I'm trying to make a connection betweem the original educational intent of Dr Who and the major concern of the time which is the real subject of this adventure. This concern is of course the contemporary ambivalent attitude to technology, where it is both the white hot hope for the future, and also a source of danger if not managed properly. Rachel Carson's book about the supposed dangers of DDT was published the year before Dr Who started, and since her findings - that DDT has effects further down the food chain - while not being completely unchallenged at the time, would have been very much the latest science at the time. Ironically, since I believe Carson's research is now believed not to have been controlled enough, of course this Who's educational intent missed the point.
That is not a criticism, because anyone can be right with the benefit of hindsight. This Who has however been subjected to the sort of attention which any show of this age is particularly unable to withstand, and as a result has tended to get heavily criticised on the internet. Since this blog is my own ramblings on classic TV I will just say that my only real criticism is that the twin strands of dangerous chemical and shrunken TARDIS crew are too easily mixed up. Once again, though, I think the real reason for that is that TV shows of this age require watching with closer attention than many newer ones, so it may just be me.
I notice a tendency to connect the shrinking motif here to the 1950s film The Incredible Shrinking Man, but I think it can be traced much further back in various media - it can be found in Laurel and Hardy, and of course in Lewis Carroll. It is the science fiction thread here, in counterpoint to the real world concern about dangerous chemicals. I would also note that The Avengers picked up on both these themes later in the sixties, in different episodes: the shrinking motif is well suited to The Avengers' unreal world, while the poisonous dust motif is well suited to The Avengers' plotline of attempted world domination by some diabolical mastermind.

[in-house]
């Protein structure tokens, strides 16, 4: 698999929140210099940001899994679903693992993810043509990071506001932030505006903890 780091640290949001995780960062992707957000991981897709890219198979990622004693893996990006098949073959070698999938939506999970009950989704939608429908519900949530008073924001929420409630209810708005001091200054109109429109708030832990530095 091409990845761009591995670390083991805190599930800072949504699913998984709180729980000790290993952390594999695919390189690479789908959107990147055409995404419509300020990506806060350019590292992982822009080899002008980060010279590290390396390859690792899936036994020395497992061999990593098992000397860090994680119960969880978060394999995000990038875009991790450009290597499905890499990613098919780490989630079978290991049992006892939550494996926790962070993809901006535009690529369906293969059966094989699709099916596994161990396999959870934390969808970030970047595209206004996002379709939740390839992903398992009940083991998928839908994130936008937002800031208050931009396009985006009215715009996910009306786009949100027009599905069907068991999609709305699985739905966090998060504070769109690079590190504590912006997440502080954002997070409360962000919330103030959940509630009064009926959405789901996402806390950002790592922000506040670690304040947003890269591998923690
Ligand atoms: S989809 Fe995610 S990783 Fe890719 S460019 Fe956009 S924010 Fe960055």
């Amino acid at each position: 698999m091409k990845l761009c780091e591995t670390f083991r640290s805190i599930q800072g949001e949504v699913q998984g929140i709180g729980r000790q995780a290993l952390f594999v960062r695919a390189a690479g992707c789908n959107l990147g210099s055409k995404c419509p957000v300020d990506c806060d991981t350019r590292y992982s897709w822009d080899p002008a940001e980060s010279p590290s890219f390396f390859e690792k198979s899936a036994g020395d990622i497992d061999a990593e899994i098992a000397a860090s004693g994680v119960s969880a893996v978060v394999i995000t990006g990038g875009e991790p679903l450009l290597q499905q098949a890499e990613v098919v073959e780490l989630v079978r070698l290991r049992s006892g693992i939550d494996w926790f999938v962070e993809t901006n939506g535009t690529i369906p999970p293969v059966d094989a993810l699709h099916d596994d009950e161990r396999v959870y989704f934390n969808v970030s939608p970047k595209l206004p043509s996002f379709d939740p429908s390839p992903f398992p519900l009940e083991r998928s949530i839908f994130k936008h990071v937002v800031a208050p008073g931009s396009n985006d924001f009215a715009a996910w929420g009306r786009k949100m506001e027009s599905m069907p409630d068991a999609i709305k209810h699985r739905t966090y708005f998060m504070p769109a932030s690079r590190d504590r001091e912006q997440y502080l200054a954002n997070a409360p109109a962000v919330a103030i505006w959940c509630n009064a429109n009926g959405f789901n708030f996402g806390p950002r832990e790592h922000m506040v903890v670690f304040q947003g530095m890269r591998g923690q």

One thing I didn't realise as I watched the four episodes on the DVD was that in the extras I would find two additional episodes cut from the show as originally made. In fact they are recreations of those episodes, and I have decided that the way they are done is my favourite way to reconstruct a show. Footage is cleverly taken from elsewhere and the missing soundtrack voiced by actors playing the original actors playing the characters. These actors are superb, and you really do have to look closely in places to see that the action doesn't quite match the dialogue. This way of reconstruction to my mind beats the animation or still photography methods hands down.
The other extras on the DVD are also superb, and give an insight into the making of the series.
This Who adventure will always have to bear a heavy burden in terms of its status as the one which could have been the first but wasn't. Personally I don't think it would have been up to the task of kickinh off an entire new sci-fi series: while of course it does bring the world of the time lords into ours it doesn't manage the atmosphere of strangeness that An Unearthly Child has. That said, it is still a very atmospheric Who, using both a stock science fiction trope and a contemporary concern to weave a competent tale.
My favourite bit: the switchboard operator and her policeman husband using the switchboard to trick the baddies into giving themselves away.